With Malls in Jeopardy, Younger Generations turn to Art to Reminisce
Words and Video courtesy of Nathan Jacques.
In their heyday, shopping malls were bustling hubs of commerce hosting thousands of eager businesses from fast food restaurants to high-end department stores, all under a massively collective roof.
In the age of Amazon, brick and mortar establishments (sans Walmart) dropping like retail flies isn’t uncommon. Empty storefront properties where mom-and-pop shops once existed are a common sight yet are eagerly acquired by commercial real estate developers. However, the shopping mall is quite a different beast entirely. Most stand nearly empty since removing them is not a cost-effective task.
These immense and expensive monoliths of capitalism seem to serve a double purpose in the year 2021; to endlessly interchange between investors and to act as fountains of inspiration for people like me, filled to the brim with nostalgic atmospheres and aesthetic perfection.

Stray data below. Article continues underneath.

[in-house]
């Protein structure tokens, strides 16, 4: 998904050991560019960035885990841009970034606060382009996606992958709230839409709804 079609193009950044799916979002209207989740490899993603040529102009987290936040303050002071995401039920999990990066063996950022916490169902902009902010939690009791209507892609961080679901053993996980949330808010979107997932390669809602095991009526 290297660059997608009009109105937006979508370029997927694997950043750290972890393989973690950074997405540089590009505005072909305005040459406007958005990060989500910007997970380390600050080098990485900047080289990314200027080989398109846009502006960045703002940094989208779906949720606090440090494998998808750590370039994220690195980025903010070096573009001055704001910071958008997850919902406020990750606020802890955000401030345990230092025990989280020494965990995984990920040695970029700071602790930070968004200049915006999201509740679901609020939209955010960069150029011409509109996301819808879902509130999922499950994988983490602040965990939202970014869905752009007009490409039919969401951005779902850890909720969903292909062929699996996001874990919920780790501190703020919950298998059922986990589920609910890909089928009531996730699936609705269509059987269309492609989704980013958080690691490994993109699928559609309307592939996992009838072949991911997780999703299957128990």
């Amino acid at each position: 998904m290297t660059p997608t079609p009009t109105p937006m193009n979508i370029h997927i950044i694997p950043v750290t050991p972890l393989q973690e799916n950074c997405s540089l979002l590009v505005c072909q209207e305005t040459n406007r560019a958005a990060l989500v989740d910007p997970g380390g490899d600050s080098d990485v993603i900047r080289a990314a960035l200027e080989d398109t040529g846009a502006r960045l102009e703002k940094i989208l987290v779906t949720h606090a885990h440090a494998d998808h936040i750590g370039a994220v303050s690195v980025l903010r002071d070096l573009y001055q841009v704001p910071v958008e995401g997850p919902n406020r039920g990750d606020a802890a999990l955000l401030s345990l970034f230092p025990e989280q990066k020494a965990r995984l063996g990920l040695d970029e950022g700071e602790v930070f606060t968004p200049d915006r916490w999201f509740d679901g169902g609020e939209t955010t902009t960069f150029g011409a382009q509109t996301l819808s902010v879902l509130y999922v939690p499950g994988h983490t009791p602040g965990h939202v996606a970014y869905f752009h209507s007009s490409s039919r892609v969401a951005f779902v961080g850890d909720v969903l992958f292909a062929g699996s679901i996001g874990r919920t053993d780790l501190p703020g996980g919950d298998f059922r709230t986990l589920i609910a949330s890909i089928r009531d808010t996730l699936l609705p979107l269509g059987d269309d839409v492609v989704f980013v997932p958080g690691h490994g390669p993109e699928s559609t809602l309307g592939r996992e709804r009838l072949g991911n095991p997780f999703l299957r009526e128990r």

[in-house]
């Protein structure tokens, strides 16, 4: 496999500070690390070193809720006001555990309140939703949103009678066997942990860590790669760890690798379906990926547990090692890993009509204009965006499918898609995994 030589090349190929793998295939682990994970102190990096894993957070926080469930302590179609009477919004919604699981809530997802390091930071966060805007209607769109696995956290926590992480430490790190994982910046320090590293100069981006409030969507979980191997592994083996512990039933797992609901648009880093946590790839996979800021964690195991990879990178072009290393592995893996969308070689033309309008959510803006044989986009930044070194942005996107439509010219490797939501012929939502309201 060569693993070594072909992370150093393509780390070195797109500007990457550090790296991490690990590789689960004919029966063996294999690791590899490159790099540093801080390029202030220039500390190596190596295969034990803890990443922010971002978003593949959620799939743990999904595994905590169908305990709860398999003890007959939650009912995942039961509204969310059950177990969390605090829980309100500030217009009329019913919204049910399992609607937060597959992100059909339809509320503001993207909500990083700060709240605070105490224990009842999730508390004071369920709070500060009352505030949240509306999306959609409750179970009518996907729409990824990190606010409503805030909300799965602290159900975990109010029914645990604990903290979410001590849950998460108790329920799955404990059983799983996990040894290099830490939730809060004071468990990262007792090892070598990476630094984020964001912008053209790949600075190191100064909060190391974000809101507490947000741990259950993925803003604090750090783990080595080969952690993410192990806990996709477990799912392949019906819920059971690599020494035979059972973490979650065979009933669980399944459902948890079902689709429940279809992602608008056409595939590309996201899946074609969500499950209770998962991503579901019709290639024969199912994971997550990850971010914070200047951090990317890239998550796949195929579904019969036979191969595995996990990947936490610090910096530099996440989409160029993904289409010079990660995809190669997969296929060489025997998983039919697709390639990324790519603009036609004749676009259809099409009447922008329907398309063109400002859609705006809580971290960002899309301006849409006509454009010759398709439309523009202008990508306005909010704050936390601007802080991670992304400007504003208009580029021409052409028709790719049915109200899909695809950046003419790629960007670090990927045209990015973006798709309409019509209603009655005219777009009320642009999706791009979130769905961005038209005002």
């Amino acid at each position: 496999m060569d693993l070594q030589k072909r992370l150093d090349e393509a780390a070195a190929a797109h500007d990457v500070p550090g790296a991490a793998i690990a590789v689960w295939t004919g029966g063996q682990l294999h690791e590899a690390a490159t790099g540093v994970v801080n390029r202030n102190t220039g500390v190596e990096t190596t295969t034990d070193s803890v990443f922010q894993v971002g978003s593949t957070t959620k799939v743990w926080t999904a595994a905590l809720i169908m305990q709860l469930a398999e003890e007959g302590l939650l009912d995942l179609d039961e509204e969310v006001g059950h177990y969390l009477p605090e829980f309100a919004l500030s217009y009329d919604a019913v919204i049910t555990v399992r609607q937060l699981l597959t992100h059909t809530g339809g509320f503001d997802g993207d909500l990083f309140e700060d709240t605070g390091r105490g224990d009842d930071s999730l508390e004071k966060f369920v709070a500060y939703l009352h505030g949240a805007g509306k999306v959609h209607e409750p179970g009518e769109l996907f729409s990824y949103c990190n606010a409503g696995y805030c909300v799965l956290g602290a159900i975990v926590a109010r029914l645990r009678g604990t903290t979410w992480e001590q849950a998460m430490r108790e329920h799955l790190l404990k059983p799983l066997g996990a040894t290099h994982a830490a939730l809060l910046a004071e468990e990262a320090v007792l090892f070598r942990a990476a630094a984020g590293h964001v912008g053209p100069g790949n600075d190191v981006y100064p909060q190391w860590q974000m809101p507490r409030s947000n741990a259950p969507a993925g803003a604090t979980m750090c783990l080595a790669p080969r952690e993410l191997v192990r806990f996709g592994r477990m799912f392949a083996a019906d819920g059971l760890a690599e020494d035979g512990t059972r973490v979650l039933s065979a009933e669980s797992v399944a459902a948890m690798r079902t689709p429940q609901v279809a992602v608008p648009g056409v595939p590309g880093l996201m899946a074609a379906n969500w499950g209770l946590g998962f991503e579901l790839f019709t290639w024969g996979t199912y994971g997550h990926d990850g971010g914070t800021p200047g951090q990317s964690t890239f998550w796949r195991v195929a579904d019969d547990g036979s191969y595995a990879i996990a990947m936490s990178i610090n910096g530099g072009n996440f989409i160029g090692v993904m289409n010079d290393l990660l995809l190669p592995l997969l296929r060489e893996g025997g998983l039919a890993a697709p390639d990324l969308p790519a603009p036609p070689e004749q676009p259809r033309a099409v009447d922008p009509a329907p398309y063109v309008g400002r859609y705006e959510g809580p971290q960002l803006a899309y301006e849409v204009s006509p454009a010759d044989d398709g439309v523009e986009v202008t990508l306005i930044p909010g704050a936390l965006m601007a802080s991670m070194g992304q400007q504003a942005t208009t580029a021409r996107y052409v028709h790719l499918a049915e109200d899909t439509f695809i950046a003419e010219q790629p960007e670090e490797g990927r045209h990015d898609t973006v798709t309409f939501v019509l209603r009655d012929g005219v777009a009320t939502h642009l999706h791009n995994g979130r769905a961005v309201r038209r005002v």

Enter Vaporwave, a relatively new genre of music and visual art that focuses on the capitalistic endeavors of advertisers in the 80’s and 90’s. Shopping malls built within that era possess and irreplaceable charm that has become almost synonymous with the genre. Vaporwave has a unique power to invoke feelings of nostalgia even in those who weren’t around to experience the implied splendor of the time, myself included.
The malls of Hampton Roads, Virginia are no exception. Inspired by my newfound love for genre, I took to the many dying malls of Southside Hampton Roads, aiming to capture that aesthetic brilliance before these former social hotspots are closed permanently. Paired with a personal essay, the following video showcases local malls as they are at the beginning of 2021.